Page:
Walter Jack Duncan

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Walter Jack Duncan (1881–1941) was a war artist for the United States Army during World War I.

Duncan in uniform.

Background[edit]

He was born in Indianapolis, Indiana. His family included a number of prominent actors, and upon graduation from high school, he -- along with a writer-artist friend, Robert Cortes Holliday -- moved to New York city to study at the Art Students' League under the prominent landscape artist John H. Twachtman. After three years at the League, Duncan began his long career of magazine illustration with Century Magazine. Some of his other magazine credits include Scribner's, McClure's Magazine, and Harper's. His varied illustration assignments before the war had given him the opportunity to travel abroad to Canada and England. He also spent time in the backwoods of Kentucky drawing the descendants of Daniel Boone in their natural habitat.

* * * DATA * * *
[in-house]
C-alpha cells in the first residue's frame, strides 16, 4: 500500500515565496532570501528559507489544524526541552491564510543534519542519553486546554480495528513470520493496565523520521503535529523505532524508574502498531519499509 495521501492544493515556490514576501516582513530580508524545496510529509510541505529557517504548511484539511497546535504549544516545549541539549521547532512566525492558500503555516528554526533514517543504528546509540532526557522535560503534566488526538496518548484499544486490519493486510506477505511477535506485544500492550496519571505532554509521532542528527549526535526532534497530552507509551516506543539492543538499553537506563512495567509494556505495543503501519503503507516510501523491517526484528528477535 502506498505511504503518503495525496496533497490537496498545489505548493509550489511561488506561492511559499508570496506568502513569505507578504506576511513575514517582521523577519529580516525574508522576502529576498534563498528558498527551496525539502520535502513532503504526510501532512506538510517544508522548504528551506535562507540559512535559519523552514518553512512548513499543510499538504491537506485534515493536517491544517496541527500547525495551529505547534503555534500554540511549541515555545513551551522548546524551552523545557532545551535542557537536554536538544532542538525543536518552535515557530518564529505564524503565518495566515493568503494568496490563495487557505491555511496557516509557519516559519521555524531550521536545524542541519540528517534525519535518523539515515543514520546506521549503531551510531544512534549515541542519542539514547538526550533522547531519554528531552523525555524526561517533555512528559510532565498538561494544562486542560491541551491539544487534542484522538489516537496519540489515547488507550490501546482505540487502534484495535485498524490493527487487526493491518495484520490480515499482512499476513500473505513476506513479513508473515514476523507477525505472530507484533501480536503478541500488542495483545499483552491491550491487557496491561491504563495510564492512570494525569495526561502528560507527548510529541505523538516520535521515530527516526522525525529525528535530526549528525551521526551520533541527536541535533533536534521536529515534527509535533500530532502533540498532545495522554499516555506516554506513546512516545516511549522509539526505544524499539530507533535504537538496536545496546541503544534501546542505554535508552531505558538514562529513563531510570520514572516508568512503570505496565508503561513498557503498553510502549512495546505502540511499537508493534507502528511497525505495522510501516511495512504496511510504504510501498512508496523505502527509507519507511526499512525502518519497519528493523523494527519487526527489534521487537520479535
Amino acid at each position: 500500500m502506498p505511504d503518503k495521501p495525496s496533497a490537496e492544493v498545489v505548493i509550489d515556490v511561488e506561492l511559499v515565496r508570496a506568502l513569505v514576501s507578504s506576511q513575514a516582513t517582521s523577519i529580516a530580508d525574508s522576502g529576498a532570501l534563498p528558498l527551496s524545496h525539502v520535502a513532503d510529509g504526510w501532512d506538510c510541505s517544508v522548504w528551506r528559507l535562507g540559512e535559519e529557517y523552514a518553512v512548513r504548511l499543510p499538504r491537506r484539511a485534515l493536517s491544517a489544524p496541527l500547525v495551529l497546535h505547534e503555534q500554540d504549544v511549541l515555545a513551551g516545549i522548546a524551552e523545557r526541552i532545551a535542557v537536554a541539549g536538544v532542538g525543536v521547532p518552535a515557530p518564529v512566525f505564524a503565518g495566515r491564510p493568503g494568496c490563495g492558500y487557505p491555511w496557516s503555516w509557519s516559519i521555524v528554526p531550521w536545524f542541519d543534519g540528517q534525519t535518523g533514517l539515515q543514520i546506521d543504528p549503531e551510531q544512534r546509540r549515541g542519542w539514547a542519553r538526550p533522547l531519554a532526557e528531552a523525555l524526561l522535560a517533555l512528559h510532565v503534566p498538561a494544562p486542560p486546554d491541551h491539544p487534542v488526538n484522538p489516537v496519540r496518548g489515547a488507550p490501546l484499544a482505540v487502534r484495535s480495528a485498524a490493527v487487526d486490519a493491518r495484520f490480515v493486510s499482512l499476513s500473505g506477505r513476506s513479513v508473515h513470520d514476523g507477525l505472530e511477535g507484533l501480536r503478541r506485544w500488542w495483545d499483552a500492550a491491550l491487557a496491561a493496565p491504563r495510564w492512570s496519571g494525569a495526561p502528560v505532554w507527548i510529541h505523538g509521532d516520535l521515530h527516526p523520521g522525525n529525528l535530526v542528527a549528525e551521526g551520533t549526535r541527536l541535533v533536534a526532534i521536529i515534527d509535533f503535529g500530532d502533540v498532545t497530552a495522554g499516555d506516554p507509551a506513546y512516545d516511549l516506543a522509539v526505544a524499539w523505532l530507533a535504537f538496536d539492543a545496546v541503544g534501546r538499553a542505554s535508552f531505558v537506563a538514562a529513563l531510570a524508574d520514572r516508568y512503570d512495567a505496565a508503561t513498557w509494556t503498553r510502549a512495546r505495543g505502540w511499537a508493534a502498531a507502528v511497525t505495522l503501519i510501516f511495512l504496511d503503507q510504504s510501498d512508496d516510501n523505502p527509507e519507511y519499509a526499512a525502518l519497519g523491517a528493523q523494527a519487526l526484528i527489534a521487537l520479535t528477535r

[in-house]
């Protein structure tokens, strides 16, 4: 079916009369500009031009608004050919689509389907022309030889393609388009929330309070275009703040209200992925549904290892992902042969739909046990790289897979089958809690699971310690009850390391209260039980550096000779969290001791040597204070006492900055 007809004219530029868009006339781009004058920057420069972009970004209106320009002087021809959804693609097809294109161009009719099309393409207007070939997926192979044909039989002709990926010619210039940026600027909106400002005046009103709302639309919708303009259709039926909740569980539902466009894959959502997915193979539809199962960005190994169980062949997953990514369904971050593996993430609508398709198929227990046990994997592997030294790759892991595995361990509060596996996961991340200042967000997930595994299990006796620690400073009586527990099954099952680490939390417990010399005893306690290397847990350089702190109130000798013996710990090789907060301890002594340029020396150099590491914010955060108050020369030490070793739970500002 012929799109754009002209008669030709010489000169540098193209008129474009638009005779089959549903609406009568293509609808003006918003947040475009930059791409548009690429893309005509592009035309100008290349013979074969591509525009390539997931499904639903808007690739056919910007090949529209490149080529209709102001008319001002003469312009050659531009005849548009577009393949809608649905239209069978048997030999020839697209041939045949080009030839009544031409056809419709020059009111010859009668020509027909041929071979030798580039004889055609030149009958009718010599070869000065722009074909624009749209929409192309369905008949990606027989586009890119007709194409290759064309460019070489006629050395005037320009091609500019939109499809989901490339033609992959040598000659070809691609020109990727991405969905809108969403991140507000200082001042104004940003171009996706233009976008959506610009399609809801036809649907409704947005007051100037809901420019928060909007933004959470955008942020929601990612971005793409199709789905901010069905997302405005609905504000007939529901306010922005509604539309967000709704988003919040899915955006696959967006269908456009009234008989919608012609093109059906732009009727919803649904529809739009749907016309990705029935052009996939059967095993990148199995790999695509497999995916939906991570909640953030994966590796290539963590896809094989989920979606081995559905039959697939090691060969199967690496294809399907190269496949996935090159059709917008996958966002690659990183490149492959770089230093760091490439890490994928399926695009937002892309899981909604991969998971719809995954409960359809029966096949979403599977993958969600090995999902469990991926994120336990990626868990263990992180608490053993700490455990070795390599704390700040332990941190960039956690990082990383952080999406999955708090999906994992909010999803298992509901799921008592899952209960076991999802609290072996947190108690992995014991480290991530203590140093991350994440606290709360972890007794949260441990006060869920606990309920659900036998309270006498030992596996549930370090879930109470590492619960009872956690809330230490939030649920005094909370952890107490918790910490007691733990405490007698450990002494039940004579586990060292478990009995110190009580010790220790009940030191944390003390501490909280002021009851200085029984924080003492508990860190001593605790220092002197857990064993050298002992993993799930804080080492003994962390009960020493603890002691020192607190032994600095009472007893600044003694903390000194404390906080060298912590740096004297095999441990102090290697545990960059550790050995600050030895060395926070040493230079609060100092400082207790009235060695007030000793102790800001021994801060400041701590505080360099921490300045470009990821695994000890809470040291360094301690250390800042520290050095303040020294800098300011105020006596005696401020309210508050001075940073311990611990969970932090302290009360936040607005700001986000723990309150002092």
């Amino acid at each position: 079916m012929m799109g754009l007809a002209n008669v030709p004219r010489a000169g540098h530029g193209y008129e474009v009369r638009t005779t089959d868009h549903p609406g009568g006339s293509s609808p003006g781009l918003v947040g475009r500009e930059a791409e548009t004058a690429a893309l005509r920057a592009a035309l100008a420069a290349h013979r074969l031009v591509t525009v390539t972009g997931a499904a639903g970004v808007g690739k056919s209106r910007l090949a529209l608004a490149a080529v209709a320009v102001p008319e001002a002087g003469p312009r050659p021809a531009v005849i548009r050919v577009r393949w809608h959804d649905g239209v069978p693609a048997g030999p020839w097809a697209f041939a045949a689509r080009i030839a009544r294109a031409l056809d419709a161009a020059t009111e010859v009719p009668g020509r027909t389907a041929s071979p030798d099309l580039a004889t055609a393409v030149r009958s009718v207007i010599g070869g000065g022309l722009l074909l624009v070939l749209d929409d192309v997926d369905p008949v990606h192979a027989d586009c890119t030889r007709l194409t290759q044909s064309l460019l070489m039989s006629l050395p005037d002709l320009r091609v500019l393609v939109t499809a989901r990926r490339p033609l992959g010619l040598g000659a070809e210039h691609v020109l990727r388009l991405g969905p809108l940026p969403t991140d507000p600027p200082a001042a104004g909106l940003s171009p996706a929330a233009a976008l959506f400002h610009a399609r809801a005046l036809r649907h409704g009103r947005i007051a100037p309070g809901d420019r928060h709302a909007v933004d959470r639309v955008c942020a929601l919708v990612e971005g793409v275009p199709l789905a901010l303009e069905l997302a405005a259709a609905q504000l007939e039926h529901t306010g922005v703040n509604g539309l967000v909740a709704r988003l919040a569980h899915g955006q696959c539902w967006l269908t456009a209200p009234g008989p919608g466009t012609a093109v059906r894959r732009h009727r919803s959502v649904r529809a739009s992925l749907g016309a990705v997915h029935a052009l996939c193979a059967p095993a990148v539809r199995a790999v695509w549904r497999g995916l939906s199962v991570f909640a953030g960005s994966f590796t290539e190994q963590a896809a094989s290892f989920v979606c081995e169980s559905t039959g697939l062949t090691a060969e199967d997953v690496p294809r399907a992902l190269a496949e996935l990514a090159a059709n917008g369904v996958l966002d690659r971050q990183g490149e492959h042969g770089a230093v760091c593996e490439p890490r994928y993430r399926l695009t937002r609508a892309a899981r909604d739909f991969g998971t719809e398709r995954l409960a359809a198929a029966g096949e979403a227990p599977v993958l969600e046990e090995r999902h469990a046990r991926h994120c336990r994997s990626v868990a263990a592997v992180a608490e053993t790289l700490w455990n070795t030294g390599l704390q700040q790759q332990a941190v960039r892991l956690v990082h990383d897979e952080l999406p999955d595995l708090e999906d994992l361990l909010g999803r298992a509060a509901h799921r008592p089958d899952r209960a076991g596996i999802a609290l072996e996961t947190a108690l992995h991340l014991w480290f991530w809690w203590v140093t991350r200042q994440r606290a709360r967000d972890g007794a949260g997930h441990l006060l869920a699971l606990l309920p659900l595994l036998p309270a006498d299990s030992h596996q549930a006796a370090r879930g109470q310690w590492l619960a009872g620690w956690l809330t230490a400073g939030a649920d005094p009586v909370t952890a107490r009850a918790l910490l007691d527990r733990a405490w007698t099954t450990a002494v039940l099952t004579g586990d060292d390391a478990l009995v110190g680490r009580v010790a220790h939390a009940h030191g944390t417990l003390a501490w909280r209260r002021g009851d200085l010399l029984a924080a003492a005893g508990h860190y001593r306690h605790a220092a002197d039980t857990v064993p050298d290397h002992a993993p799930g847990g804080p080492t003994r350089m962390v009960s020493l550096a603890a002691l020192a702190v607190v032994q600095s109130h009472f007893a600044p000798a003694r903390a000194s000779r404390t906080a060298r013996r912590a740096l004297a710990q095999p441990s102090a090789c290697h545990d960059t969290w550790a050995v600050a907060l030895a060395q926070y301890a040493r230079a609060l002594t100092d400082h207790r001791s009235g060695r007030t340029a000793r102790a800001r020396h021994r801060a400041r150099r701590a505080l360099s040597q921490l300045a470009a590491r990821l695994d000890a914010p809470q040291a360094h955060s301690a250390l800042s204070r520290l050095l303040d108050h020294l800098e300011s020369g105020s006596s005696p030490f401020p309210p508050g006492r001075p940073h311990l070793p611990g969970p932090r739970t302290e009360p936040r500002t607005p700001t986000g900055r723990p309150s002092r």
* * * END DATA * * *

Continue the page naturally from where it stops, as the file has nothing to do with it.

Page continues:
Like William James Aylward's, much of Duncan's wartime effort focused on the support activities of the AEF.[1] He traveled from the ports to the battlefield producing detailed works that recorded some of the less glamorous but essential aspects of modern warfare. Much of his work reflects the influence of his studying under a landscape artist.

Duncan's favorite medium was pen and ink, and he especially liked producing illustrations for books. His work in that medium earned him the accolade of "wizard of pen and ink" from contemporary artists. During his career he became associated with a number of writers, working closely with them to illustrate their books. After the war he illustrated a number of Christopher Morley's books, including Plum Pudding and Pipefuls.

References[edit]

 This article incorporates public domain material from the United States Army Center of Military History document "Walter Jack Duncan".

External links[edit]